“I’ll be surprised if we get out of phase two by the end of summer,” she says. “I’m hopeful for the end of the year, but it depends on what kind of comeback we have going into the fall and the winter flu season.”

At this time, the property management offices and leasing tours are available by appointment only. Reduced capacity signs are in the elevators, floor markings show 6 feet for social distancing, and maintenance teams can now come in to units do repairs as long as the resident isn’t home. Hand sanitizing stations have been added at the pools, fitness centers, and leasing offices, and residents or prospective residents who come into the leasing office are asked to wear masks.

It opened its pools and fitness centers in the Phoenix area when the governor allowed it right before Memorial Day.

“We have reduced capacity by 50%,” Gammie says. “We have the social distancing signs and sent emails to residents to self-police, self-monitor, and use at their own risk. We took away any fabric cushions because they are harder to sanitize, and we have a set procedure where we disinfect three times a day.”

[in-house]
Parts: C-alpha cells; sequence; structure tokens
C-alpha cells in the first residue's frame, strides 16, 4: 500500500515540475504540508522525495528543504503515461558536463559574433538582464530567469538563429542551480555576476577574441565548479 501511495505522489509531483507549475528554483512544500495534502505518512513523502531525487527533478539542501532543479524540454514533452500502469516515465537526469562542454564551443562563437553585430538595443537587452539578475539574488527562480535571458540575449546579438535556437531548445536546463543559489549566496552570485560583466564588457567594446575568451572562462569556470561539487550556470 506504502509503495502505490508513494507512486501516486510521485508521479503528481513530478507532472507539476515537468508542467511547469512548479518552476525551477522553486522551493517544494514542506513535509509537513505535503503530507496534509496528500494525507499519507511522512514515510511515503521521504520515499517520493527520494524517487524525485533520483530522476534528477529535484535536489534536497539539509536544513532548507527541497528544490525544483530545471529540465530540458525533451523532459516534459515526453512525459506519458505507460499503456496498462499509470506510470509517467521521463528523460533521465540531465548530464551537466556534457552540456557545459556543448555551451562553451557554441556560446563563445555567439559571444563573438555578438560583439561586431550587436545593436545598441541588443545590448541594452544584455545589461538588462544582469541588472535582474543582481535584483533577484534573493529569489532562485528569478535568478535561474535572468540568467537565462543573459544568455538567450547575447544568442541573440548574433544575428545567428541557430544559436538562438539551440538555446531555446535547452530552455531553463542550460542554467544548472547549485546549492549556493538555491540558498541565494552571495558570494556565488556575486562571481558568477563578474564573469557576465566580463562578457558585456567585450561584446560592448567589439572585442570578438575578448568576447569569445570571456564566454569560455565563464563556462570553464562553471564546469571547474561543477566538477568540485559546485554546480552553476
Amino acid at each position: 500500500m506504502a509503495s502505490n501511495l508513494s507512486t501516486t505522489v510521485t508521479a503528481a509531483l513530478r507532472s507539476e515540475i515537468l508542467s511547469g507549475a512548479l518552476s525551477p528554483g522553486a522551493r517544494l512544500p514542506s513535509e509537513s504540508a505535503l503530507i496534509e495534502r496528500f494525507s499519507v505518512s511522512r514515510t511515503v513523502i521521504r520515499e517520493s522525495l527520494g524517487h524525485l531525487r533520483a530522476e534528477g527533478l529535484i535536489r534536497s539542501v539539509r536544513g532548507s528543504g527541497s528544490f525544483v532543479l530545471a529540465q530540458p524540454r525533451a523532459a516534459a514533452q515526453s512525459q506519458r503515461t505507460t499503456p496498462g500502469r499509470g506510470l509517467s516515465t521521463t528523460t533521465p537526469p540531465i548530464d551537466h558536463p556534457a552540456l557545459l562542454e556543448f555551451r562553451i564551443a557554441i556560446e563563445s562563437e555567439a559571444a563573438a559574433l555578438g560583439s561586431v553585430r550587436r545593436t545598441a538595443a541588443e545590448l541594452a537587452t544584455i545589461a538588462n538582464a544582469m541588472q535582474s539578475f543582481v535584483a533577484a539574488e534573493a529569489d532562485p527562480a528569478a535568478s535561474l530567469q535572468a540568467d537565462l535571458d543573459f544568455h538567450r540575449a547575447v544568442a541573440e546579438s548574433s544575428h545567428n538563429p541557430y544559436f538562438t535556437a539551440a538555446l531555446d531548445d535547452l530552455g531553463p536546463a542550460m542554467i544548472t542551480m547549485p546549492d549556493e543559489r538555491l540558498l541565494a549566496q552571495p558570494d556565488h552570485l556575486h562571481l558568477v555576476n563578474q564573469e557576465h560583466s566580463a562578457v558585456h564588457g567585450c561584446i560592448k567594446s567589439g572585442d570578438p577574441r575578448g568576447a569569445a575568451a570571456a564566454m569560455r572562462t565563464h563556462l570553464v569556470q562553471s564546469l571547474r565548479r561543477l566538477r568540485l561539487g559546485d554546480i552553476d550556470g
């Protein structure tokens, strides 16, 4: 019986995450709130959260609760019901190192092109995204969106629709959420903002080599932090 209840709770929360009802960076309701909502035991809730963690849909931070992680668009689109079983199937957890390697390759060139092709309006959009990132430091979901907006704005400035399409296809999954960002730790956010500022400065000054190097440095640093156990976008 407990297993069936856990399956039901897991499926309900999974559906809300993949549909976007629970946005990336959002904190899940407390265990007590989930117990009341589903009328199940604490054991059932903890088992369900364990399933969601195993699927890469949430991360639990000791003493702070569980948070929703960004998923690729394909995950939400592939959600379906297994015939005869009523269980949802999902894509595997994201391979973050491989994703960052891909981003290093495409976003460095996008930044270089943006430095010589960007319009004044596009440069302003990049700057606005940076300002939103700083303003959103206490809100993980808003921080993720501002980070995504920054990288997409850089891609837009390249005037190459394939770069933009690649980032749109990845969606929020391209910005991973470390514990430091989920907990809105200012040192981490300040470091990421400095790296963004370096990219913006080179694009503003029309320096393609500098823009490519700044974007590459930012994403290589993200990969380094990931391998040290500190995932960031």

For The Fifield Cos., a development firm that owns and operates apartments in Chicago, Dallas, and Southern California, it has been reopening amenities and property management services as restrictions are lifted and on a case-by-case basis with municipal input and guidelines.

“We are being as thoughtful and conscious as we can be to take care of all people—residents and employees,” says chairwoman Randy Fifield. “We’re really using a wide variety of ways to bridge the gap and reopen mindfully using no-touch methods.”